Churches, synagogues, mosques, temples and cathedrals are much more than just buildings. They symbolize the coming together of people who share many of the same values, beliefs and traditions. At their best, they evoke a deep sense of community amongst the congregants, a word whose Latin roots mean “to collect (into a flock)”, “united”. Too often, discovering and celebrating one’s faith is over-looked when supporting people with disabilities. The National Core Indicators Project reports that in 2011-2012, only 4 out of 10 people with disabilities went to religious or spiritual services in the previous month in Massachusetts. But more than twice as many (more than 8 of 10) US citizens describe themselves as affiliated with a religion according to a recent Pew Research report. Faith communities can provide their congregations with spiritual, emotional, and social supports. And the faith community can be very fertile ground for friendships between people with and without disabilities to flourish.
Most faiths have a variety of levels at which their parishioners can be involved. There are, of course, usually worship services that occur at various times depending on the specific religion. These can be quiet and contemplative or raucous and celebratory, appealing in different ways to different people. Many faiths invite their members to be actively involved in the services themselves, as greeters, ushers, readers, helping with communion, collecting offerings, etc.; many people with disabilities can help with these activities. Many faiths have activities beyond the worship services that folks can join in, such as child care, preparing snacks for after the service, evening bible study for adults, community service projects, picnics, serving on committees, etc.
The faith community may even play roles beyond what most of us associate with them. For instance, in Minnesota, four University Centers for Excellence in Developmental Disabilities (UCEDDs) began collaborating to develop and test a model of employment supports in faith communities for members with disabilities, called Putting Faith to Work. According to the project, “It expands the reach of what faith communities do so well: acknowledge the gifts and needs of their members, maintain strong community connections, and address local community needs.” You can get more information on what this project is doing by contacting Angela Amado at the Institute for Community Integration at the University of Minnesota (email@example.com, 651-698-5565).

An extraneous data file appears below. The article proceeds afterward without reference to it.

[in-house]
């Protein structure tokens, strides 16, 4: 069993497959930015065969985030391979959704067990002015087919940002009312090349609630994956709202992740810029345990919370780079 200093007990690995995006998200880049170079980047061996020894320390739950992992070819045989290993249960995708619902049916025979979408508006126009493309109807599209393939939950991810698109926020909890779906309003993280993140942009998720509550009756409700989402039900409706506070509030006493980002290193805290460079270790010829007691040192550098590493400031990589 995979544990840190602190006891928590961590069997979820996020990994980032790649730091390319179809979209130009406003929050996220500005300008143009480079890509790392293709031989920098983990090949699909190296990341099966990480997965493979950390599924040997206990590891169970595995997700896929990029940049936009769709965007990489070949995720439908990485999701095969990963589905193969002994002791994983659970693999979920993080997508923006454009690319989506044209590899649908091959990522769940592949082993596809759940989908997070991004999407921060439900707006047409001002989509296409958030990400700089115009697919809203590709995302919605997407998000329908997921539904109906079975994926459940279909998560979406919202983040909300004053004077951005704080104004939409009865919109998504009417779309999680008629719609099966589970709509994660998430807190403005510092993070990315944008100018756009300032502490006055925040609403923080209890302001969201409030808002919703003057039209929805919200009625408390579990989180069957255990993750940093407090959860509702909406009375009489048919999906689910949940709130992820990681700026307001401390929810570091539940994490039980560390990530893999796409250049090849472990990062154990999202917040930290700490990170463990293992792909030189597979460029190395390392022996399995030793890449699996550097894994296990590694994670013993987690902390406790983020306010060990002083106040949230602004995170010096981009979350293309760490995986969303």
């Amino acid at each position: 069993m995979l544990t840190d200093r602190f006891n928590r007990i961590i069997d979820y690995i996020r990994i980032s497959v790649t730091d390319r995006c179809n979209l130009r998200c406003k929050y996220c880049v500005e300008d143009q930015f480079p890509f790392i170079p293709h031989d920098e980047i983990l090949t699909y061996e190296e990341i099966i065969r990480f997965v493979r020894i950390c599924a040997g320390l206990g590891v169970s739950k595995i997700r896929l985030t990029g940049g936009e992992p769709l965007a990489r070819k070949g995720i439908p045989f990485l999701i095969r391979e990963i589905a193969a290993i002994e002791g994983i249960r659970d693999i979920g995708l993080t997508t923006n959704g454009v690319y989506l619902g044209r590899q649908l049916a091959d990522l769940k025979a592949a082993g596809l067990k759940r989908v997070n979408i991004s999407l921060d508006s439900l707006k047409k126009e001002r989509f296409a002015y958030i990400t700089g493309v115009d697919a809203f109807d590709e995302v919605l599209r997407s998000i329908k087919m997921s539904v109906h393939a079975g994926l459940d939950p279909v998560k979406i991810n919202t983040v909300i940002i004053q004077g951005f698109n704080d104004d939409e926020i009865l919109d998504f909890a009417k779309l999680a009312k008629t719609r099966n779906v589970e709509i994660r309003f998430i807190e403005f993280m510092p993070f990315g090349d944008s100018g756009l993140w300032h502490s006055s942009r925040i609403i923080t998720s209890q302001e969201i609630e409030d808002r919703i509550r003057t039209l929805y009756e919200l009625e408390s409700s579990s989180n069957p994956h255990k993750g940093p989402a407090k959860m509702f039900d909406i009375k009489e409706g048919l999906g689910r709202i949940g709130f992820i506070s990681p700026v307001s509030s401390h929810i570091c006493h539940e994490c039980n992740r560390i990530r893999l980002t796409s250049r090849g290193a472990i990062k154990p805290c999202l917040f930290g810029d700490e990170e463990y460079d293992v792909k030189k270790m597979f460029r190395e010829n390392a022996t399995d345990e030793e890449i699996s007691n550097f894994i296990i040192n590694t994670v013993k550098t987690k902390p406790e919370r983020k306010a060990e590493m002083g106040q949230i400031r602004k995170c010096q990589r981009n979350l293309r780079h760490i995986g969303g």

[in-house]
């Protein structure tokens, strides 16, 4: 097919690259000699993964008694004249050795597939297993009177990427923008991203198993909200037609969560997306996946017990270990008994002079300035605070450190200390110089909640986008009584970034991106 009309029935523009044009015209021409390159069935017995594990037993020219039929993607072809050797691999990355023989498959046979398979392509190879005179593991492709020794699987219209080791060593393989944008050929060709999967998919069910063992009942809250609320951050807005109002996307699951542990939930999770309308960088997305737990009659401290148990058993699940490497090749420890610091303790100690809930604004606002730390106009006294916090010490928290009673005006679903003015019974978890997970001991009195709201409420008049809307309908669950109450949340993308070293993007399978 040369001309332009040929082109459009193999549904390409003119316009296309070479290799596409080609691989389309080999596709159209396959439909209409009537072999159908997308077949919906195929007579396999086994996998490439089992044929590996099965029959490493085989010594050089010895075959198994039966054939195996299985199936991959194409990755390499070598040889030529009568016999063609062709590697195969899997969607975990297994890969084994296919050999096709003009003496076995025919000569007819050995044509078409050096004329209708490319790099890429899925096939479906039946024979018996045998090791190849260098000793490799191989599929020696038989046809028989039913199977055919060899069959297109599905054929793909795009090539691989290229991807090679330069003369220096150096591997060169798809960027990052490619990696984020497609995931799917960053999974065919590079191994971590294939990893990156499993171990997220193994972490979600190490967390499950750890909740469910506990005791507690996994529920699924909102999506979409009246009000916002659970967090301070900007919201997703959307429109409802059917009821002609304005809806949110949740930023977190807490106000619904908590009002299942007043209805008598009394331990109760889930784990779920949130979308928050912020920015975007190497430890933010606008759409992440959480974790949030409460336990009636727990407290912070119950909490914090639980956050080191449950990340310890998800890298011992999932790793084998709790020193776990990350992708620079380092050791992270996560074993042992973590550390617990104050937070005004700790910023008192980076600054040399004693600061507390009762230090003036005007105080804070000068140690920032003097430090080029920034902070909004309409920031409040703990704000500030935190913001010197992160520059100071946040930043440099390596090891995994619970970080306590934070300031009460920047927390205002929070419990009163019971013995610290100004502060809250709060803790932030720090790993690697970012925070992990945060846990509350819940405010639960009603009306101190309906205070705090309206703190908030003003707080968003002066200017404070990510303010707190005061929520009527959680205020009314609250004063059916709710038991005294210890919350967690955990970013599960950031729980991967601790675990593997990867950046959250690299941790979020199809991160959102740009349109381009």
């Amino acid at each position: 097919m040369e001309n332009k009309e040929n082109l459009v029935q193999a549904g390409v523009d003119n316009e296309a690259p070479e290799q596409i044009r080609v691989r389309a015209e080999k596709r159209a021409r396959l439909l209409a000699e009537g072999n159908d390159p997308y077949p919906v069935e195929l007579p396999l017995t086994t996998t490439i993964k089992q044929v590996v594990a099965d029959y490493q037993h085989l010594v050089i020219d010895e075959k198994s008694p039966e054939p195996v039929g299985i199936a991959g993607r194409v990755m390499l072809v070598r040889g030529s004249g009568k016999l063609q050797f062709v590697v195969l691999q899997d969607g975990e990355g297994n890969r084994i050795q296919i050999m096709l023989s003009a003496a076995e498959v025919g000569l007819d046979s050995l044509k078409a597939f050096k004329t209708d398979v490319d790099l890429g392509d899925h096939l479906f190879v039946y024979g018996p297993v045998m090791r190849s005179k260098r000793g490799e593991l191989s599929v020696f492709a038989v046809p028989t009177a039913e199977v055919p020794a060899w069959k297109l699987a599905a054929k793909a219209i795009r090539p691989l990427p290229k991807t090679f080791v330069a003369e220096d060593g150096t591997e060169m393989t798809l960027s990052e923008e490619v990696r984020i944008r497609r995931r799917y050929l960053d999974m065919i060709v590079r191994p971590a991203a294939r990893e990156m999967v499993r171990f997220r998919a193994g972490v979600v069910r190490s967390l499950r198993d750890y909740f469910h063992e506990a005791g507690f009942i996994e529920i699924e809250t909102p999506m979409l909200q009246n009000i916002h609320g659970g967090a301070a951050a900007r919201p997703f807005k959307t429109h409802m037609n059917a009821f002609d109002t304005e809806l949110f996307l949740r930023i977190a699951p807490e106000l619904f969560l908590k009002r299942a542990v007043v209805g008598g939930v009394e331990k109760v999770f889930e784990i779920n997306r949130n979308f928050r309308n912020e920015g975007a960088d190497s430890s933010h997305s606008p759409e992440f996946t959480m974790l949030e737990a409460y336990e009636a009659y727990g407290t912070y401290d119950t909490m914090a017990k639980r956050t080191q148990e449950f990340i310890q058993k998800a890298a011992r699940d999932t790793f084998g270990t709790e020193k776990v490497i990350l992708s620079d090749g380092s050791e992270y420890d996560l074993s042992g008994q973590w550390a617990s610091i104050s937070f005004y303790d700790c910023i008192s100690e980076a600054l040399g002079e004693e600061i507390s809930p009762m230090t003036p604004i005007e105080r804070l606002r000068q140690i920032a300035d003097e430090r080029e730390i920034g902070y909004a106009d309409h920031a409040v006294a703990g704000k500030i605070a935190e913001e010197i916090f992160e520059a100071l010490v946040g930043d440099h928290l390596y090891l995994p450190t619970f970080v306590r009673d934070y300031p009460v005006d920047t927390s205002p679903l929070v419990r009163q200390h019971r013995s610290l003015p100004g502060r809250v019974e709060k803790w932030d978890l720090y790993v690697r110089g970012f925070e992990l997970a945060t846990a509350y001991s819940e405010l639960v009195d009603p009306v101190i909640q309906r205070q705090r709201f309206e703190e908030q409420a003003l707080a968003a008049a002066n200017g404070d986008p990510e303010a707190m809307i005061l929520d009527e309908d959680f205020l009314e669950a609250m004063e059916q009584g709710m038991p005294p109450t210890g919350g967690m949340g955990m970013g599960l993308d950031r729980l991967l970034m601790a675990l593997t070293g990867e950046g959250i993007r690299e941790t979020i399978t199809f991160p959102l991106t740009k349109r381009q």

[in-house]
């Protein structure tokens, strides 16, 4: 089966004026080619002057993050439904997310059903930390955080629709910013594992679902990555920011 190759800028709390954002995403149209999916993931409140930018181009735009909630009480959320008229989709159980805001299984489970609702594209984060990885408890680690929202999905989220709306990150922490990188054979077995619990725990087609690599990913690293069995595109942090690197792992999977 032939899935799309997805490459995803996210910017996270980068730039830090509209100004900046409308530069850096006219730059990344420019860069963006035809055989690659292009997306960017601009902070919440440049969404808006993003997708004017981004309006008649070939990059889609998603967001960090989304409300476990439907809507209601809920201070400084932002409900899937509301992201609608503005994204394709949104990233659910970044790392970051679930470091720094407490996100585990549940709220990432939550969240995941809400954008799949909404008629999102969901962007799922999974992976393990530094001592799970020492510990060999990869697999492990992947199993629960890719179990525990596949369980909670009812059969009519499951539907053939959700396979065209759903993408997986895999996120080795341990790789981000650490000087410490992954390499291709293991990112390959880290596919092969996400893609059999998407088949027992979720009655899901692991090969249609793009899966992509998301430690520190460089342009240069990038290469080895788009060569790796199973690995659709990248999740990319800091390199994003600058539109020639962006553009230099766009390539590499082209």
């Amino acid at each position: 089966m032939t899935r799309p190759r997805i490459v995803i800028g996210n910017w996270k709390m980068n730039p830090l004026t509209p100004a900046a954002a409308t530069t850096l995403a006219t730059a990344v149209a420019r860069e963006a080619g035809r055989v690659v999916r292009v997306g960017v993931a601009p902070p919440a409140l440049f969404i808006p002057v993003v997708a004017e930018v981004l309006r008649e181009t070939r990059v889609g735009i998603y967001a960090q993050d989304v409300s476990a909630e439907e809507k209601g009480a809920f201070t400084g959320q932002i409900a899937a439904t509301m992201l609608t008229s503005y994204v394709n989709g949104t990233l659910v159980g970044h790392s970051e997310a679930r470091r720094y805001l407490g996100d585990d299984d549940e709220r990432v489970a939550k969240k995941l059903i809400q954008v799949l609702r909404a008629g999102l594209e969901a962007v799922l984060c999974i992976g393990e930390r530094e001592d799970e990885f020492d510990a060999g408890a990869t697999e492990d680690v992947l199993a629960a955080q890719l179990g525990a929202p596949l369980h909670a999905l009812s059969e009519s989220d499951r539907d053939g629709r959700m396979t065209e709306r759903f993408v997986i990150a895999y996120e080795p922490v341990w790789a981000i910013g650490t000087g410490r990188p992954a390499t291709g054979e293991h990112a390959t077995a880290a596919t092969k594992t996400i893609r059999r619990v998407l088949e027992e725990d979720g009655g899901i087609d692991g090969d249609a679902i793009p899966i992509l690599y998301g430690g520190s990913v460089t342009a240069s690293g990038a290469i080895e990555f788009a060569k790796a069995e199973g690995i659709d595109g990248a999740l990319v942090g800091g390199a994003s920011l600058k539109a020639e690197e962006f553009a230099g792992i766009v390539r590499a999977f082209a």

Several projects have been developed in Massachusetts that focus specifically on helping faith communities reach out to and include people with disabilities. For more information, you can use the resources below:
- Bridges to Faith serves the Greater New Bedford area. You can read a short “How to Build Bridges to Faith” at our projects website.
- Interfaith Connections provides support in Western MA and you can contact Karlene Shea (firstname.lastname@example.org) for more information. (Karlene also wrote “How Introductions can Lead to Friendships” which you can access on our project’s website.
- Spiritual Connections serves the Greater Fall River Area.